Professor Says Unvaccinated Should Not Be Entitled To PUP Payments

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Professor Dermot Cox - RCSI via gript.ie

The unvaccinated should not be entitled to a Pandemic Unemployment Payment. That’s according to Royal College of Ireland Professor in Pharmacy and Biomolecular Sciences Dermot Cox.

He’s written in the letter’s section of the Irish Times newspaper today outlining his views on why those who are unvaccinated should not be in reciept of state supports if they lose work or their job on a full-time basis as a result of the recently re-imposed restriction as a result in the spike in Covid-19 cases over recent months and the recent development that has seen the rise of the Omicron varient in South Africa.

International travel has naturally resulted in the spread of the new varient with many, many cases in the UK while yesterday the government here outlined that six cases were present in Ireland as of Thursday.

Professor Cox based his contention on smoking, and how society now demands and expects no one smokes in work, restaurants or on public transport and that society also demands a punitive tax on cigarettes with the subsequent health complications that arise from cigarette smoking that impact upon thousands of people annually.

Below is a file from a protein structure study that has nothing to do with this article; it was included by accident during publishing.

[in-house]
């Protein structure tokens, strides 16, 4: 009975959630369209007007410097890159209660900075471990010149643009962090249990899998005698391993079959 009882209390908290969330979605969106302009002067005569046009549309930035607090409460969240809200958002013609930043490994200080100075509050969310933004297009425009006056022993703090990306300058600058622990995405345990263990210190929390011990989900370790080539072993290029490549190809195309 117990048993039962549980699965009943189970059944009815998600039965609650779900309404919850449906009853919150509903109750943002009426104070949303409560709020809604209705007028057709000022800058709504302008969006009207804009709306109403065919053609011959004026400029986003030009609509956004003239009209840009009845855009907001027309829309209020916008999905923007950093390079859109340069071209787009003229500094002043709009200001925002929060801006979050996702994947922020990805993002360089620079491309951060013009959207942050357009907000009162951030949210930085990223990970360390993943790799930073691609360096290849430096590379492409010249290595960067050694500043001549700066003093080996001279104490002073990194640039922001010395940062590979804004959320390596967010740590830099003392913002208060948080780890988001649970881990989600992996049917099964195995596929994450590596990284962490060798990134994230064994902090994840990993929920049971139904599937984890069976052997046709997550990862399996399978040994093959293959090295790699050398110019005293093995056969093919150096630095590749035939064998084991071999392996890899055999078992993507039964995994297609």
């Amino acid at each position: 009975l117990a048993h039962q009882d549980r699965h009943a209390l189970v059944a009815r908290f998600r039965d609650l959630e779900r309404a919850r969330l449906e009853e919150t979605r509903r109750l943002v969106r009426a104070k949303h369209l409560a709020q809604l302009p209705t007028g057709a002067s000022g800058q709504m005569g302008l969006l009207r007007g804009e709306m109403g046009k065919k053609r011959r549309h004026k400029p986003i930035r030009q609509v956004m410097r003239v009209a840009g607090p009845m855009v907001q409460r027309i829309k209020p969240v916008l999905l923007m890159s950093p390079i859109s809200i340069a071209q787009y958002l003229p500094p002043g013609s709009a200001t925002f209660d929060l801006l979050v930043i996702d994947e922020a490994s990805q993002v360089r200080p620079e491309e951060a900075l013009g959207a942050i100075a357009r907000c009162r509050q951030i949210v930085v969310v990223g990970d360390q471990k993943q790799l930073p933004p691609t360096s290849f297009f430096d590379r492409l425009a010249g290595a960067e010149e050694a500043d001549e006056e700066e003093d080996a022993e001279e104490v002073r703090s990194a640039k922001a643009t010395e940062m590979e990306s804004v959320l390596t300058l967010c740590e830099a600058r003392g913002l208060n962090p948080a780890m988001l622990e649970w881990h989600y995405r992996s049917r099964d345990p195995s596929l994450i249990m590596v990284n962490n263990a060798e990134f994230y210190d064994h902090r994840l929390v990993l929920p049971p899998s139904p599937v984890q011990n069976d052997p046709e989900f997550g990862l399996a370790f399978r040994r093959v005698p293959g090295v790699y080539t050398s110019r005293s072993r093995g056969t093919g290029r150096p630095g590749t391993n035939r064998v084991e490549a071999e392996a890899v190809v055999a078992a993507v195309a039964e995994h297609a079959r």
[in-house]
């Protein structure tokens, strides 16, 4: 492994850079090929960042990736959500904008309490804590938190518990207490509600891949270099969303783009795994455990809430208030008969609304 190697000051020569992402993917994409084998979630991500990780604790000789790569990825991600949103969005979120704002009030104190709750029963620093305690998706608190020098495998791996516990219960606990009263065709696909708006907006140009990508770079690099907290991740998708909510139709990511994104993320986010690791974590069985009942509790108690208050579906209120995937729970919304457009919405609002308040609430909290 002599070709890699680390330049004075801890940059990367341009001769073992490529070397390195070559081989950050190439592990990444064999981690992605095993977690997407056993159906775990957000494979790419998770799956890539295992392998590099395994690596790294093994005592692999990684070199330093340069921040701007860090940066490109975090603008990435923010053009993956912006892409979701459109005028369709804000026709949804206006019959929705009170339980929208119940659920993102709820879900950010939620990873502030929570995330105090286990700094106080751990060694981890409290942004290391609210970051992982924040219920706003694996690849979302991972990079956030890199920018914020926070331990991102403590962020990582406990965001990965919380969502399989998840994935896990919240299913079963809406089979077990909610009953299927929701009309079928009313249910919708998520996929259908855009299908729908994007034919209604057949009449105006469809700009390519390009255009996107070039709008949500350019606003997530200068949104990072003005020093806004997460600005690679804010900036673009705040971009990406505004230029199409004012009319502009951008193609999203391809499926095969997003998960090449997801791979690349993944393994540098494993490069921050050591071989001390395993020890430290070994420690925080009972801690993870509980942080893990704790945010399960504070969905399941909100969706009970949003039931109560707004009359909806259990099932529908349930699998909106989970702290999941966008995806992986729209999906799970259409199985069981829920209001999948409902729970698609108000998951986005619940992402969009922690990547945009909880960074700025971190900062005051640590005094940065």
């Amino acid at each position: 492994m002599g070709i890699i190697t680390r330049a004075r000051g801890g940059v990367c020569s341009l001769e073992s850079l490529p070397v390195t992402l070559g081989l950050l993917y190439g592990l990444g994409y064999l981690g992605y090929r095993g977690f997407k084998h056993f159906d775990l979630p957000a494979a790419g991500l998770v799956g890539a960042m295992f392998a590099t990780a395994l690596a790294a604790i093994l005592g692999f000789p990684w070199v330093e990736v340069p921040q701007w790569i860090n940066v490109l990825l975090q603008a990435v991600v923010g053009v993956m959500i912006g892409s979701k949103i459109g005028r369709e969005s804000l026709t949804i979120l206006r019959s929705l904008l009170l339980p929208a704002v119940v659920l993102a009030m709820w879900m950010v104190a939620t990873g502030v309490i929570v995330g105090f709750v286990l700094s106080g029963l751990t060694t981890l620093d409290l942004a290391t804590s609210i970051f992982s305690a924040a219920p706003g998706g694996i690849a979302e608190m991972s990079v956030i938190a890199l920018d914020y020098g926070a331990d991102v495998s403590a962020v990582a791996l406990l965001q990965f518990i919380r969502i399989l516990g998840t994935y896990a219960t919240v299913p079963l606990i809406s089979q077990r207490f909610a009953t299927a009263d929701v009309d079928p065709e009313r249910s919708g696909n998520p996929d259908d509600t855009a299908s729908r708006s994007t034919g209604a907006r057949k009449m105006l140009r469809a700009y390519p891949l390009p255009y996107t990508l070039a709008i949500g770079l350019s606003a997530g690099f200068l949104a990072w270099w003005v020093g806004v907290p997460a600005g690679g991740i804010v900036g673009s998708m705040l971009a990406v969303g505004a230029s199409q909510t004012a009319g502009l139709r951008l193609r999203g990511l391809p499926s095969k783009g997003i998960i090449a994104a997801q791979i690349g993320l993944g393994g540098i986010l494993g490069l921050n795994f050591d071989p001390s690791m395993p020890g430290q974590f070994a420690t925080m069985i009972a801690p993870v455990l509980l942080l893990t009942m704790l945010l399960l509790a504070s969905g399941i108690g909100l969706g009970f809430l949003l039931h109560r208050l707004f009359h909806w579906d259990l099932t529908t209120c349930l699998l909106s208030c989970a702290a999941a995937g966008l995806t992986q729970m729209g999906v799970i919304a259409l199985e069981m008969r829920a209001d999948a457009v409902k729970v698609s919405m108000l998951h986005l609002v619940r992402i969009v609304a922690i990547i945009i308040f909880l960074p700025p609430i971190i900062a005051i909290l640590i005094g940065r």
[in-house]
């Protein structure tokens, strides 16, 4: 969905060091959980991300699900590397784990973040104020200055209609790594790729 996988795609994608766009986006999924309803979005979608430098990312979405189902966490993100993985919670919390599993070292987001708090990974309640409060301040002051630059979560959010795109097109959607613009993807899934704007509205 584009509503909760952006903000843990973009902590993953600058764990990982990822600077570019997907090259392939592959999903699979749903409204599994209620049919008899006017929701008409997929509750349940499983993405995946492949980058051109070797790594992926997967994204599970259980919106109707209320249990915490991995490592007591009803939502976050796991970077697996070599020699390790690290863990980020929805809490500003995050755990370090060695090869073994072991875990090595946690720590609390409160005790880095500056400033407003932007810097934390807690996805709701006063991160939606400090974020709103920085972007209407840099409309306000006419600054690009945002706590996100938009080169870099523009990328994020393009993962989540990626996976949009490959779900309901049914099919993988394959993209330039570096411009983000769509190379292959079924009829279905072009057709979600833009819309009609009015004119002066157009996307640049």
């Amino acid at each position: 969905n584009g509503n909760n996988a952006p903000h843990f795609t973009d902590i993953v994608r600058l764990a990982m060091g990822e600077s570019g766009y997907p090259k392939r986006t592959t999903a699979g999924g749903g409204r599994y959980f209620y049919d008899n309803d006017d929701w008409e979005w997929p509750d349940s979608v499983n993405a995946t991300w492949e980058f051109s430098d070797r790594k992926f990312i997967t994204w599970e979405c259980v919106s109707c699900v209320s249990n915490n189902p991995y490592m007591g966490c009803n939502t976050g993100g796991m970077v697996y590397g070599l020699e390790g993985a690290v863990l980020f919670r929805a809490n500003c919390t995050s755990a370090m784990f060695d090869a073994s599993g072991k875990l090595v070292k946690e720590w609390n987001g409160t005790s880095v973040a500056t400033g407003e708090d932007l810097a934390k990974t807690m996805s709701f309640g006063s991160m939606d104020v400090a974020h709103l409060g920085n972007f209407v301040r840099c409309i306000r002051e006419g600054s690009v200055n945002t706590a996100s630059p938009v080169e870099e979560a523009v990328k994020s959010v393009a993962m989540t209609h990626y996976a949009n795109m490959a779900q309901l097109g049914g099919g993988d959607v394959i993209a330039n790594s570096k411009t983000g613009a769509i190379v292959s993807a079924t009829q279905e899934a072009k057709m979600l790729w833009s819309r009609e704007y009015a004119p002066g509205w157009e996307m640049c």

He says people must protect themselves from smoking and its ill-effects and so it should also insolate itself from the worst effects of COVID-19 by ”isolating‘ those who refuse to disclose their vaccine status, consequently he argues they should not be entitled to the pandemic employment payment as they are not contributing to the fight against Covid-19.

Here is is letter in today’s Irish Times:

Sir, – While there may be short-term benefits in a compulsory vaccination for Sars-CoV-2, in the long-term it may undermine the other important vaccination programmes that we have.

People have a right to maintain the confidentiality of their health record and to refuse to receive any medication or treatment no matter how illogical the reason, but society also has a right/obligation to protect itself.

The classic example is smoking. People have a right to smoke but society has insisted that they cannot do it in work, restaurants, public transport, etc. Furthermore, we require them to make a financial contribution to their future care in the form of a heavy tax on cigarettes.

Just as with smokers, society has the right to protect itself from infection with Sars-CoV-2 by isolating those who refuse to disclose their vaccine status.

Furthermore, they should not be entitled to the pandemic employment payment as they are not contributing to the fight against Covid-19. People have a right to dine in a restaurant without being exposed to cigarette smoke or being infected with Sars-CoV-2.

– Yours, etc,

Prof DERMOT COX

School of Pharmacy

and Biomolecular Sciences,

RCSI, Dublin.